Set Up a CI/CD Pipeline with Kubernetes Part 1: Overview
by Craig Martin
The software industry is rapidly seeing the value of using containers as a way to ease development, deployment, and environment orchestration for app developers. That’s because containers effectively manage environmental differences, allow for improved scalability, and provide predictability that supports Continuous Delivery (CD) of features. In addition to the technical advantages, containers have been shown to dramatically reduce the cost model of complex environments.
Large-scale and highly-elastic applications that are built in containers definitely have their benefits, but managing the environment can be daunting. This is where an orchestration tool like Kubernetes really shines.
Kubernetes is a platform-agnostic container orchestration tool created by Google and heavily supported by the open source community as a project of the Cloud Native Computing Foundation. It allows you to spin up a number of container instances and manage them for scaling and fault tolerance. It also handles a wide range of management activities that would otherwise require separate solutions or custom code, including request routing, container discovery, health checking, and rolling updates.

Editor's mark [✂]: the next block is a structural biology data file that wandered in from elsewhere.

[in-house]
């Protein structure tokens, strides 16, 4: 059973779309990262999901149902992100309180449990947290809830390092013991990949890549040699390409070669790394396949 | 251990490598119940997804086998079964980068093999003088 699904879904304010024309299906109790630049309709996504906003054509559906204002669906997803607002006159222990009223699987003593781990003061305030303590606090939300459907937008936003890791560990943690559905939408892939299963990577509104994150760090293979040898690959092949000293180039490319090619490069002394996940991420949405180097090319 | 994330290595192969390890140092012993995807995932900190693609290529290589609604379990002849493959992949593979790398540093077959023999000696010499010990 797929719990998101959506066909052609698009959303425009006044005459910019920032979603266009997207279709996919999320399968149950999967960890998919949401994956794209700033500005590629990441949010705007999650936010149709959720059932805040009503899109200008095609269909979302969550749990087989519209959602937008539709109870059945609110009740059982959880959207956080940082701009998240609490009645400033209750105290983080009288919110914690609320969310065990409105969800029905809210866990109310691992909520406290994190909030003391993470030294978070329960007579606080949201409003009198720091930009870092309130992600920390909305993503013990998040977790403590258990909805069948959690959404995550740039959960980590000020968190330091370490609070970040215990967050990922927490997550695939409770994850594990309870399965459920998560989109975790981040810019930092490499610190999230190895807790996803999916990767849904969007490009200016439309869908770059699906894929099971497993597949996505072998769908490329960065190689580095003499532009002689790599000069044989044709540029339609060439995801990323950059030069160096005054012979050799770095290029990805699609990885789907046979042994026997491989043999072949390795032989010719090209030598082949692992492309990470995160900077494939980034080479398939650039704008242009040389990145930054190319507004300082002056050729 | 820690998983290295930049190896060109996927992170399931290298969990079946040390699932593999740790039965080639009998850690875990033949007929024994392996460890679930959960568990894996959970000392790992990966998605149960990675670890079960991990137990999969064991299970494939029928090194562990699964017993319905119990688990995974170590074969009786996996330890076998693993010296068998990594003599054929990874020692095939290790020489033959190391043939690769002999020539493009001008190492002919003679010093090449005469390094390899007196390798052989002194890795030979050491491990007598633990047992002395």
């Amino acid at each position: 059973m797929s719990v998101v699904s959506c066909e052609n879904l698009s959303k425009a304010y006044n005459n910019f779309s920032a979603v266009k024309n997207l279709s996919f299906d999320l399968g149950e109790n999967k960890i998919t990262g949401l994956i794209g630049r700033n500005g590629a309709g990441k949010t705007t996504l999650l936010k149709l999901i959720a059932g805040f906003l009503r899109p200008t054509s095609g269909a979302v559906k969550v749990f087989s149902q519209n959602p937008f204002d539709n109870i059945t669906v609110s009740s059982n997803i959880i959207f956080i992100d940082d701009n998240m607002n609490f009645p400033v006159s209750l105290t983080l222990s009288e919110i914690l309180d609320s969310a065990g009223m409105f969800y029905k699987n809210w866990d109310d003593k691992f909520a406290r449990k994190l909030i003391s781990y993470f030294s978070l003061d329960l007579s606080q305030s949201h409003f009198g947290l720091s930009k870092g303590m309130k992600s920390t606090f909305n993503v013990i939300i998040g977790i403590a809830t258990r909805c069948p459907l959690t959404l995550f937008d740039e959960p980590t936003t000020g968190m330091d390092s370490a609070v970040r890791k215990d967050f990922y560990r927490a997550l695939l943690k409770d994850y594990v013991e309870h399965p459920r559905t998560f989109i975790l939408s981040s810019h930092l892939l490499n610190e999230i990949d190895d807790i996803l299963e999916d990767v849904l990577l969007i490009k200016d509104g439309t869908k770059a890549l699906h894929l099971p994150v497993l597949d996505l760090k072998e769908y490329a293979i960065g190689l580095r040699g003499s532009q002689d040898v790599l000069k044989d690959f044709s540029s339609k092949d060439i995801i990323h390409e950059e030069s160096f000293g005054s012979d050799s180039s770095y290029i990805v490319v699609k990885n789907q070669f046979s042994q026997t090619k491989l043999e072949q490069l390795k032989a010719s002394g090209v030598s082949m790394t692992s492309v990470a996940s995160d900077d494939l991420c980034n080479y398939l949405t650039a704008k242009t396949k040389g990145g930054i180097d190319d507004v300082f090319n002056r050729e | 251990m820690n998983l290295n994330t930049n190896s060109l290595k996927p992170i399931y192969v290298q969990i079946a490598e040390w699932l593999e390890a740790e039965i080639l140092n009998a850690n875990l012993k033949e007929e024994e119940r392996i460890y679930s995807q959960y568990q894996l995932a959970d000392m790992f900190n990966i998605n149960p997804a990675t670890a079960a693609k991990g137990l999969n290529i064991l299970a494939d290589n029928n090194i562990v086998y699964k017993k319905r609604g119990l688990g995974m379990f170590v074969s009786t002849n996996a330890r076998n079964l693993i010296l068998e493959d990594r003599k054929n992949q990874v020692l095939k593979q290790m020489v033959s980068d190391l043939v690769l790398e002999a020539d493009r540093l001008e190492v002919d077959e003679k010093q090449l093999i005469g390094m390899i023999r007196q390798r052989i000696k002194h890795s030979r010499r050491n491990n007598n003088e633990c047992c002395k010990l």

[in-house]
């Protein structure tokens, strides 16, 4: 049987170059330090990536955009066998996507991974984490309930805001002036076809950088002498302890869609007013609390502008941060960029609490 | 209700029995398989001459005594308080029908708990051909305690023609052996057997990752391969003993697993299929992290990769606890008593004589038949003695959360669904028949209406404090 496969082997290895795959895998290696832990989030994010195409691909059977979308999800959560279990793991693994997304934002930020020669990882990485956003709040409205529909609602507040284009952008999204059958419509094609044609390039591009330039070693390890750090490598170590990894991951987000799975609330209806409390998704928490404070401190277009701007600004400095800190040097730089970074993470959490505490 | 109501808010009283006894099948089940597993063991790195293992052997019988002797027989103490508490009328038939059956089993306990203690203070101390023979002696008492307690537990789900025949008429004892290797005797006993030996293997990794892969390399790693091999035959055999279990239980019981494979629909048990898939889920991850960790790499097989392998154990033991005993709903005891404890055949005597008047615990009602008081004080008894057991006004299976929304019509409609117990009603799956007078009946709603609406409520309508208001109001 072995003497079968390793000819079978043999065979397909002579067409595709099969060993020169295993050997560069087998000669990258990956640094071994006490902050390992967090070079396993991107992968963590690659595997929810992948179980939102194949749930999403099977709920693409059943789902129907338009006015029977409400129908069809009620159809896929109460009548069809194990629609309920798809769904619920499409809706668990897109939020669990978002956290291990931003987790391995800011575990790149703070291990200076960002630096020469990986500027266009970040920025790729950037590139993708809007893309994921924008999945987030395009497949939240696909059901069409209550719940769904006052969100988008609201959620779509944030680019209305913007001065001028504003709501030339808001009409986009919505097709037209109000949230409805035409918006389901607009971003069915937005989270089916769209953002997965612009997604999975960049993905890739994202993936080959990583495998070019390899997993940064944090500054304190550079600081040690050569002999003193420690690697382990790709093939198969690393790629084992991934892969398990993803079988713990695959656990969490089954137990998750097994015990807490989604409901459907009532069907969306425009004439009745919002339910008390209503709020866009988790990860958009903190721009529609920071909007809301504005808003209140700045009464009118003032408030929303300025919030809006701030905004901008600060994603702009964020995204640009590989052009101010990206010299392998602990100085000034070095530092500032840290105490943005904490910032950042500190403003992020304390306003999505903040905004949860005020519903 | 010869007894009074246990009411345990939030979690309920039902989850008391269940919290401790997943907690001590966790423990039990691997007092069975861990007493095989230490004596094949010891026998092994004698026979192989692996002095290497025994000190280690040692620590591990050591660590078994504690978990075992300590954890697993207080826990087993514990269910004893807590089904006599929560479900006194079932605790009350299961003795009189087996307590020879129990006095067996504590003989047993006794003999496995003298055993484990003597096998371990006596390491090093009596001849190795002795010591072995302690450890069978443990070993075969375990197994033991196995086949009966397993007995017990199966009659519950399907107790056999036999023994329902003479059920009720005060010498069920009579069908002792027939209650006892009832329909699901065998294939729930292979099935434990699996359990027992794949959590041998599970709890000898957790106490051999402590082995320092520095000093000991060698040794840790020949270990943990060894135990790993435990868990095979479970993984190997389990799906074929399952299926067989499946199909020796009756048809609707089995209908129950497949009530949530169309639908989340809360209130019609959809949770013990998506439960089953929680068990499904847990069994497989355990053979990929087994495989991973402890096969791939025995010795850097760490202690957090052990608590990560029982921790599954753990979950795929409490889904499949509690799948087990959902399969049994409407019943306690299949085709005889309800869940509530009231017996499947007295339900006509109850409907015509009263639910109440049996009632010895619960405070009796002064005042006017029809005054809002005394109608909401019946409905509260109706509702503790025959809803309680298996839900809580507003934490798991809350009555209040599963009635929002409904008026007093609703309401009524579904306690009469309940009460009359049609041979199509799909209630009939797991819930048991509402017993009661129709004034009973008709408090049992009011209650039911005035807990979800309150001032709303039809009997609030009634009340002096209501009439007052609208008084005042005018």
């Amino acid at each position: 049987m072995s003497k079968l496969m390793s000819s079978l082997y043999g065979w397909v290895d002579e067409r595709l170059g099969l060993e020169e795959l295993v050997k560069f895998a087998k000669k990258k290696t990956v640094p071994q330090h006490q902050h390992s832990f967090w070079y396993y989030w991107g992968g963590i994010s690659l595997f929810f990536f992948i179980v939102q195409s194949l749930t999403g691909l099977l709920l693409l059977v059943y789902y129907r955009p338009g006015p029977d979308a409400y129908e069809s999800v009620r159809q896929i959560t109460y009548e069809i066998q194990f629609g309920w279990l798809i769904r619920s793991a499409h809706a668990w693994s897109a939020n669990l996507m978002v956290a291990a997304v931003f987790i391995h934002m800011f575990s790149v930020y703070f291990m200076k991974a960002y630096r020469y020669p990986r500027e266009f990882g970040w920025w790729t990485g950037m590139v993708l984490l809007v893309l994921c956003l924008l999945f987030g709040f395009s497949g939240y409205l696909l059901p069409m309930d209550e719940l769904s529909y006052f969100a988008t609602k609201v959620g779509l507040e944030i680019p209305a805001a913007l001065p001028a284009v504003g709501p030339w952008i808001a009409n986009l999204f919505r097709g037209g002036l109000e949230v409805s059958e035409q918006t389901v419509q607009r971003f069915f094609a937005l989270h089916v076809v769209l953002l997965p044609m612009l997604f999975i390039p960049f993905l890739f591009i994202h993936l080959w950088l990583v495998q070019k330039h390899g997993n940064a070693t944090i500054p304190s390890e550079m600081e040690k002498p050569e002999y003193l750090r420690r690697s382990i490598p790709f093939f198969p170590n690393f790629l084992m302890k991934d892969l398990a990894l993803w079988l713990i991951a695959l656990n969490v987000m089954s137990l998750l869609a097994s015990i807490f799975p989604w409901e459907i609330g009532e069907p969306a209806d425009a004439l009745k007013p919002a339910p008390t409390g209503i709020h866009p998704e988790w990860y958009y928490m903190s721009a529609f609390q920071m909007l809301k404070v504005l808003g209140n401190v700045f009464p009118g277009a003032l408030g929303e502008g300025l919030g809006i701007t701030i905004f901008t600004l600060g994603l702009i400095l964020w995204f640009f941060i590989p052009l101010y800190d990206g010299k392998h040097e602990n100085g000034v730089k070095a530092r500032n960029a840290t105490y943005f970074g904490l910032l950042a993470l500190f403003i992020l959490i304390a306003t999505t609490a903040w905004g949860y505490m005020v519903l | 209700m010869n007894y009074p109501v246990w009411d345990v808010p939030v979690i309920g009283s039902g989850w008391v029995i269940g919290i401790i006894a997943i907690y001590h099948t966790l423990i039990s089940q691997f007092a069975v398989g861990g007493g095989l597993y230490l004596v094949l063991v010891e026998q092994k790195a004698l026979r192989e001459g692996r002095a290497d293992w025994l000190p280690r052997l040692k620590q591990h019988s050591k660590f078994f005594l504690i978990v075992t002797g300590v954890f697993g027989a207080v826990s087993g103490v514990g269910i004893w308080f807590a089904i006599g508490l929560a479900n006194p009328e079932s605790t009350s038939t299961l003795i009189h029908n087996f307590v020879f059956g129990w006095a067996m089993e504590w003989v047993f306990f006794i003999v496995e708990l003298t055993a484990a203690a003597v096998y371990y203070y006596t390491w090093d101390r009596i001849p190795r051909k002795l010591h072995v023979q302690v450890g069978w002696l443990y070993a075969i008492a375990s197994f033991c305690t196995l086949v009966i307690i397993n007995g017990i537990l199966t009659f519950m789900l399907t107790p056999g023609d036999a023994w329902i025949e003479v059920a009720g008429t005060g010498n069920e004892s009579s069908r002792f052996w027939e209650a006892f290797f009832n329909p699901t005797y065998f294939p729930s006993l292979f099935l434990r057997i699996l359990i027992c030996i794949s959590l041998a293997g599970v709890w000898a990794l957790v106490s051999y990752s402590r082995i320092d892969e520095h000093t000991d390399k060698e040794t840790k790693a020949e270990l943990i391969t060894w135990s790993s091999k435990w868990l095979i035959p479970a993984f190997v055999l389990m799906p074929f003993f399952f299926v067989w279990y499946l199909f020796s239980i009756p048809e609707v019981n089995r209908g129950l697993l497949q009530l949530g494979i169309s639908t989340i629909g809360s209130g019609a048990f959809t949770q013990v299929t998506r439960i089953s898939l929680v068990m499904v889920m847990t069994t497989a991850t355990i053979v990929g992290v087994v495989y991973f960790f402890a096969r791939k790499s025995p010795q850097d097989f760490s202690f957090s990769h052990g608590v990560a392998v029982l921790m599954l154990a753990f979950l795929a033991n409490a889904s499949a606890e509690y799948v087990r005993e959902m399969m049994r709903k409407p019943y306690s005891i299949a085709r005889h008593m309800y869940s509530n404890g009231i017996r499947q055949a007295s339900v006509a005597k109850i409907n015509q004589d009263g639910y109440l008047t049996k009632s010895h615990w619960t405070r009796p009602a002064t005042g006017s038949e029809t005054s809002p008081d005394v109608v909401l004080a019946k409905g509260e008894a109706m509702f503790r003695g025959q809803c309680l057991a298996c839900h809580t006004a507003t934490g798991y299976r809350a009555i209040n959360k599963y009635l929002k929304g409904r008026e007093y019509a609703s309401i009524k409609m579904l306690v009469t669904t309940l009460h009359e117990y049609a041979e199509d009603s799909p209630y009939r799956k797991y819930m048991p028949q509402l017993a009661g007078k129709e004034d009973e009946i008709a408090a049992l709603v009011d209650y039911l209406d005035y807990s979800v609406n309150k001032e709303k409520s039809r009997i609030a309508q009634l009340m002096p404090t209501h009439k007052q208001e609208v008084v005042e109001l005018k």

Kenzan is a services company that specializes in building applications at scale. We’ve seen cloud technology evolve over the last decade, designing microservice-based applications around the Netflix OSS stack, and more recently implementing projects using the flexibility of container technology. While each implementation is unique, we’ve found the combination of microservices, Kubernetes, and Continuous Delivery pipelines to be very powerful.